Dogwoof Presents: The Best Of The 15th Raindance Film Festval Shorts
The sixth in the Raindance DVD series, The Best Of The 15th Raindance
Film Festival Shorts is a unique collection of innovative short films
from the 2007 festival. This eclectic mix includes festival award
winners, award nominees, the 2007 festival trailer, and a
behind-the-scenes peek of the making of the festival directed by
Jonathan Caouette. The Raindance Film Festival is the largest
independent film festival in the UK and continues to discover and
foster new filmmakers.
The highlight of Edinburgh Film Festival for me was Korean feel-good masterpiece, I'm a Cyborg And That's OK (pictured left), sort of like Michel Gondry remaking One Flew Over the Cuckoos Nest. For those wanting to see more of such jems as Oldboy and Spring, Summer, Fall, Winter... and Spring, the new accord between the UK Film Council and the (South) Korean Film Council should see plenty more Korean films shown in the UK, and British films in Korea too.
Under the arrangement, the Korean Film Council (KOFIC) will create a
new fund of $200,000 to support prints and advertising costs of UK
films distributed in Korea over a two year period, and in return Korean
films will access the same level of support from the UK Film Council’s
Prints & Advertising Fund.
An Edinburgh film-maker is launching his new horror film, SACRIFICED, at a free preview screening at the city's Cameo cinema. Keith Bradley has written, produced and directed the feature film which he funded from the sale of his house.
Sacrificed is his first feature film. "Basically the whole thing has been a cinematic challenge that I set myself. Could I self-finance a low budget horror film using camcorders that could find its place in the market alongside films made on a bigger budget?" said Bradley.
The award-winning Scottish film Red Road is already receiving acclaim in the American press, ahead of its Stateside launch. The first feature film by Oscar-winning director Andrea Arnold is set in Glasgow. It features Katie Dickie's harrowing portrayal of a CCTV operator whose life is turned upside down when a shadowy figure from her past appears on the monitor in front of her.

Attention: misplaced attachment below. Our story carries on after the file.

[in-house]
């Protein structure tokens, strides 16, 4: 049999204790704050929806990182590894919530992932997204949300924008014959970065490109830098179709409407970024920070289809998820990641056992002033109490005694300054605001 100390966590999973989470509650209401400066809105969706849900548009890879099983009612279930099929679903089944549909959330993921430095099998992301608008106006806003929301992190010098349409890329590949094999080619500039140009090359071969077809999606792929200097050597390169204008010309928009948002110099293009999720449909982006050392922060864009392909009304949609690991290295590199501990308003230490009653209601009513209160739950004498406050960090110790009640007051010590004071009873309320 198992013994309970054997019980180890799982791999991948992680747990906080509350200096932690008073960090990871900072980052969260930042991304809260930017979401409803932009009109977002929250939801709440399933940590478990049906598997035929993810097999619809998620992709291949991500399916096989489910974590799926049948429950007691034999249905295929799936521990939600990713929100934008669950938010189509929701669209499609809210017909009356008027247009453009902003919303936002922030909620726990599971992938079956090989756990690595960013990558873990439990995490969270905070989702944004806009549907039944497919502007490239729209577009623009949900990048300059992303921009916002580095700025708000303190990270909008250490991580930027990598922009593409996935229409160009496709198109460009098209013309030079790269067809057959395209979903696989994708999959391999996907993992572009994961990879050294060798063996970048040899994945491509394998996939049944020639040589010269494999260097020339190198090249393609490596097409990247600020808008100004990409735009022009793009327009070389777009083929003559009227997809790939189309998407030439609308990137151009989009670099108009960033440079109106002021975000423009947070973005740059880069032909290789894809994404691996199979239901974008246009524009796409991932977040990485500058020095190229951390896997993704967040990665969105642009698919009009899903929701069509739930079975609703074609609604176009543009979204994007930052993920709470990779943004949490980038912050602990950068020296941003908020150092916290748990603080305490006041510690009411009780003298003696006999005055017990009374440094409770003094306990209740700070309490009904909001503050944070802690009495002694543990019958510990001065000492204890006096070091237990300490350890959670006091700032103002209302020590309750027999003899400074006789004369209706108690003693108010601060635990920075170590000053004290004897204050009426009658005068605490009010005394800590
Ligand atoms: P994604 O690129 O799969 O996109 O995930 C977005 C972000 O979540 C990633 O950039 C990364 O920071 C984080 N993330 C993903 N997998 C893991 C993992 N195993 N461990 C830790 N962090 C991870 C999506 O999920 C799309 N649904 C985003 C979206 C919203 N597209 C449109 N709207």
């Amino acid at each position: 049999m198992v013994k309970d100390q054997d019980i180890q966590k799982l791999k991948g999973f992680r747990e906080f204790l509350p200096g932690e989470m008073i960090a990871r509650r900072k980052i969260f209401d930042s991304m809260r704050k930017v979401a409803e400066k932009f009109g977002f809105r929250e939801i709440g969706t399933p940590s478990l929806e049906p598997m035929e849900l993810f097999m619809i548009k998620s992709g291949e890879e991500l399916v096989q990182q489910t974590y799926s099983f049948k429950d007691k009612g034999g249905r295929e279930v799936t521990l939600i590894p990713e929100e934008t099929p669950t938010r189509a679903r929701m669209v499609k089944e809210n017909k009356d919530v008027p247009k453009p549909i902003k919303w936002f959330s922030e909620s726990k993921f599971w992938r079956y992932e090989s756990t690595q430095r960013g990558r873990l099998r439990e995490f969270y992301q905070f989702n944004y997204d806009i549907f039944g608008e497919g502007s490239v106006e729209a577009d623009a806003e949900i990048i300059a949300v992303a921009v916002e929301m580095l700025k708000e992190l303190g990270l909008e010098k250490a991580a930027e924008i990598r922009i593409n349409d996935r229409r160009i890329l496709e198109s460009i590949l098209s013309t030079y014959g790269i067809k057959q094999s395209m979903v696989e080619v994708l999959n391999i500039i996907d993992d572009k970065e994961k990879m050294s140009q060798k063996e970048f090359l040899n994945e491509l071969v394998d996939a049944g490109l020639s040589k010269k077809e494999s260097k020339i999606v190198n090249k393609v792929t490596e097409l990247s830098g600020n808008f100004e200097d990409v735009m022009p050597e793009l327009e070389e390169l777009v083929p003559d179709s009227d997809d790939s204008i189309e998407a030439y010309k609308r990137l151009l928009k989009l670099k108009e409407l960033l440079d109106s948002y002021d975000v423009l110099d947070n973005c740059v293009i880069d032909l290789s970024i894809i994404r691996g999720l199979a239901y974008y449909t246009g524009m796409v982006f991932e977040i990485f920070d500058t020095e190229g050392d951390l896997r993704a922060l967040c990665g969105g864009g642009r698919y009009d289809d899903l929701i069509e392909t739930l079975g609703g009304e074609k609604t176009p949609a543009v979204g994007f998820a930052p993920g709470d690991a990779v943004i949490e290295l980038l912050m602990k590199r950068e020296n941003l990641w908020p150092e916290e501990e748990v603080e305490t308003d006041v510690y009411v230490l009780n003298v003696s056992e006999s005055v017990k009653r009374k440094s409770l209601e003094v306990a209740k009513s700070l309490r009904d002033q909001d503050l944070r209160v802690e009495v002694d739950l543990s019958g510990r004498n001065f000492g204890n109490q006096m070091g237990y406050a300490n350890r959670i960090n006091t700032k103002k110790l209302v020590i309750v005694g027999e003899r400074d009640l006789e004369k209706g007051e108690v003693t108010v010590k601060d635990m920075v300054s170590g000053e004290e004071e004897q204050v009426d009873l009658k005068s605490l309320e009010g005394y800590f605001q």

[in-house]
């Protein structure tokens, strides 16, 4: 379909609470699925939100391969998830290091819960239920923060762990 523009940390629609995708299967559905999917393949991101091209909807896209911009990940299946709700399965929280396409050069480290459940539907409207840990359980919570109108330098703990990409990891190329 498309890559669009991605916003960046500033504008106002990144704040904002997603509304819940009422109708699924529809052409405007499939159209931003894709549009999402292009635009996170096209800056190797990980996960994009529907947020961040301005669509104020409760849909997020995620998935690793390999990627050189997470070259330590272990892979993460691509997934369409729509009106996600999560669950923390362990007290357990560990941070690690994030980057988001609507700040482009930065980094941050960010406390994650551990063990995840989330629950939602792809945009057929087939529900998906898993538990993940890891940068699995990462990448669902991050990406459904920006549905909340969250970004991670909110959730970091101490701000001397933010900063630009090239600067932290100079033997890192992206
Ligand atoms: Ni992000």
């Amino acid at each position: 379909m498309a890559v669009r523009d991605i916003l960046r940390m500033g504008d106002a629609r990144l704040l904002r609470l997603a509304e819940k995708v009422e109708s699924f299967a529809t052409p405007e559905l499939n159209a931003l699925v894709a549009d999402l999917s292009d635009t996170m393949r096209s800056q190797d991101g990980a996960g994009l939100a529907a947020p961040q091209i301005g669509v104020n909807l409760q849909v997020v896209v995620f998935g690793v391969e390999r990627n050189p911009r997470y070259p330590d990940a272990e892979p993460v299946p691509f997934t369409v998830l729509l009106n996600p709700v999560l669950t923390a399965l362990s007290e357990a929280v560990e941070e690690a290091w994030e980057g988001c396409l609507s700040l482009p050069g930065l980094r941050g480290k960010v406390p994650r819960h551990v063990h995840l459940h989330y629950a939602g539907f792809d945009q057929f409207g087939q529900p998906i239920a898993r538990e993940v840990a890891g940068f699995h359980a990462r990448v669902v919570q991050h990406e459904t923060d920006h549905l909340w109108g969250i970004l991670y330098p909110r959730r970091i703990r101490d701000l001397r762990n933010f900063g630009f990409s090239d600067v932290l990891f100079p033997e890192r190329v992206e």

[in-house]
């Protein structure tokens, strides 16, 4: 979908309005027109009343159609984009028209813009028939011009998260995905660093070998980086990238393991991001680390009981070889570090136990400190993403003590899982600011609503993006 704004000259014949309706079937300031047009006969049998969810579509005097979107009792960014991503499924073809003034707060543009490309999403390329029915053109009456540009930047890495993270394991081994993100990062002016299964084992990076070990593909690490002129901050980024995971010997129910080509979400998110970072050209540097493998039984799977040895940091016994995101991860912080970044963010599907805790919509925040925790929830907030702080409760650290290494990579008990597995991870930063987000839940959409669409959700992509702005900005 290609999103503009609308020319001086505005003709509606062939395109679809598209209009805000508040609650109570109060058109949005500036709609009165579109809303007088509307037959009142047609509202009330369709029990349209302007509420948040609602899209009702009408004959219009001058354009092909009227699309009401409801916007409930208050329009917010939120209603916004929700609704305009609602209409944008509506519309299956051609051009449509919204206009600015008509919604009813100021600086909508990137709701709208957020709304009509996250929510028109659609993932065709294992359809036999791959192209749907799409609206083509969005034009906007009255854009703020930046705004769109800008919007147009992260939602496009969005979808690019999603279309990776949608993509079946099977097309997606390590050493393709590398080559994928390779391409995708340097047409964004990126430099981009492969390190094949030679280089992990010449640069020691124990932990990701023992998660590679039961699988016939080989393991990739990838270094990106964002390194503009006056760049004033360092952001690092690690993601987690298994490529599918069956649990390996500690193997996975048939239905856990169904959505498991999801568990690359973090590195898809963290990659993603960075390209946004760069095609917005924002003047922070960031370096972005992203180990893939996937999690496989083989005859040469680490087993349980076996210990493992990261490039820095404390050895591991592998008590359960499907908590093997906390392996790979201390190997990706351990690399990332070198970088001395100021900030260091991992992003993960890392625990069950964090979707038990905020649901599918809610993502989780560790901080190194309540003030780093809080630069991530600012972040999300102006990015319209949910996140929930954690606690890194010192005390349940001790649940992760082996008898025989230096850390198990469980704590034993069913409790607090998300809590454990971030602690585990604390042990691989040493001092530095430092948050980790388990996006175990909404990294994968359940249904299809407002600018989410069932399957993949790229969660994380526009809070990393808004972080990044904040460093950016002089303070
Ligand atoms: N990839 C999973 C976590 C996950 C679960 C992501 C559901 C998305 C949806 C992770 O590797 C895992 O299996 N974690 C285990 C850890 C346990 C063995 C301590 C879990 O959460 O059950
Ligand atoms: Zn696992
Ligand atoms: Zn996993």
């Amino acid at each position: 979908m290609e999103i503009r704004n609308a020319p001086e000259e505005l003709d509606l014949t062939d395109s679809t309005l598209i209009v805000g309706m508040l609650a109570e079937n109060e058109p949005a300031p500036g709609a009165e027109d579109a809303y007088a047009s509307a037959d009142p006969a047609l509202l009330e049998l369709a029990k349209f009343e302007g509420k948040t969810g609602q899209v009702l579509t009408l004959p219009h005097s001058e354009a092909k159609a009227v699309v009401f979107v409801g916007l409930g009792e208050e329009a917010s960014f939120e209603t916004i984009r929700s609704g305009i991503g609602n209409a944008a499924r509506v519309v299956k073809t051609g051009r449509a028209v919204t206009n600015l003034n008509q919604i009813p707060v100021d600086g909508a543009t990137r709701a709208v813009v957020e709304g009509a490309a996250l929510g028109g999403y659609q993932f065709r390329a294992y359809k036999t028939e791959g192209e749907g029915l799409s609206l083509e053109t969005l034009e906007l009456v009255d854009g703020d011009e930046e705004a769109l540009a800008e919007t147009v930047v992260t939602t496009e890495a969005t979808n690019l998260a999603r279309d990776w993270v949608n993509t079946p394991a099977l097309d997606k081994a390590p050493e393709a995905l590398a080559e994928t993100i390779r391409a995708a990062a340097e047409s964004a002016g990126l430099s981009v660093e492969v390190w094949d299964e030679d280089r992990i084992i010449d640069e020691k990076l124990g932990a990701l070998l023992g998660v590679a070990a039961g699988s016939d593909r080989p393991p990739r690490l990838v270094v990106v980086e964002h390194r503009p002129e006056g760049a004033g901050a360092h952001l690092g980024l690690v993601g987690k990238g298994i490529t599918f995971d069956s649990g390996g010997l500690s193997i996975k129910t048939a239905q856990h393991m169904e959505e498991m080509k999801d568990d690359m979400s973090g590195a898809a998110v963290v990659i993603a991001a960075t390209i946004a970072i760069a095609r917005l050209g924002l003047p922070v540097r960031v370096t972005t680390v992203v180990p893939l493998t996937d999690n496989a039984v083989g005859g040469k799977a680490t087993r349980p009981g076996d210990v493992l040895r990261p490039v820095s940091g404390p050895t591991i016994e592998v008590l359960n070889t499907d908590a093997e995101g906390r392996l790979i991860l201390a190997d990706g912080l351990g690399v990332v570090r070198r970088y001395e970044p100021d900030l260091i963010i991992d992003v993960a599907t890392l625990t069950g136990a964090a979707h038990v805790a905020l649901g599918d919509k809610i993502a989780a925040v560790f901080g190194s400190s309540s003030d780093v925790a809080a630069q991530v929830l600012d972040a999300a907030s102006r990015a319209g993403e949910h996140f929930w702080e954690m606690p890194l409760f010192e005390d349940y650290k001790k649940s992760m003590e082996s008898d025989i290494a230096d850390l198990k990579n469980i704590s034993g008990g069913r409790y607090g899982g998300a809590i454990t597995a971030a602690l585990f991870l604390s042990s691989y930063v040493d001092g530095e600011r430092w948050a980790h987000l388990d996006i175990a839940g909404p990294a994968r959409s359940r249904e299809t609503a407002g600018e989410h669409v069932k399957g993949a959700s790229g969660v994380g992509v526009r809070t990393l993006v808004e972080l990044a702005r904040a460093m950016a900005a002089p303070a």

The film will get its first US showings at the Lincoln Plaza and Sunshine cinemas in New York, and the Nuart, in Los Angeles, on April 13.
Gene Seymour, writing for Newsday, in New York, called it "a cunning psychological thriller", and "an ingeniously crafted, well-acted movie".
media has one great flaw — it's a one-way media with a passive
audience. As much as I love to dictate the storyline and control the
experience I still wish that the audience could take an active part"
Lars von Trier
In the start of a new concept, the release of Lars von Triers latest film, The Boss of It All, apparently contains between five and seven visual clues which the Danish director calls Lookeys. With a 30,000 Kroner (approx £2,750) prize to the first Dane who identifies them all and understands how they connect, the Lookey is hoping to encourage greater audience participation. The winner will also get to appear as an extra in his next film: Anti Christ. More info at www.lookey.dk
It all began when Filmingk started distributing this "taut and edgy thriller" about a young man who discovers a DVD on the streets of New York by doing just that. We left copies of the DVD all over the East Village of Manhattan, with frightening results.
The UK Film Council have unveiled their latest round of Print and Advertising funding.
The Prints and Advertising Fund (P&A) provides £2 million a year for the wider release of specialised, art-house and foreign language film. The P&A support is used to produce extra prints and increase advertising for specialised films which otherwise would only have a limited release in the UK. The fund also aims to enhance media exposure and publicity ensuring audiences are aware of the opportunities to see the film.
[NB - this article original suggested that the Film Council has paid £1470 to WYSWYG Films based on an FCUK press release. This was in error]
avant-garde attitude towards life make this the right film at the right
time for this approach."
David Lynch's three-year in the making Inland Empire is to be self distributed in North America, the director announced at the New York Film Festival last Friday. Staring Laura Dern, who takes three roles, the three-hour DV film is set to'explore new models of distribution' according to producer Mary Sweeney. Following agreement from French producers Canal Plus, partnerships with cinemas and home video suppliers are expected to be announced in coming weeks. The director has built up a sizable community of fans with whom he regularly communicates through davidlynch.com, like to form an element of the release.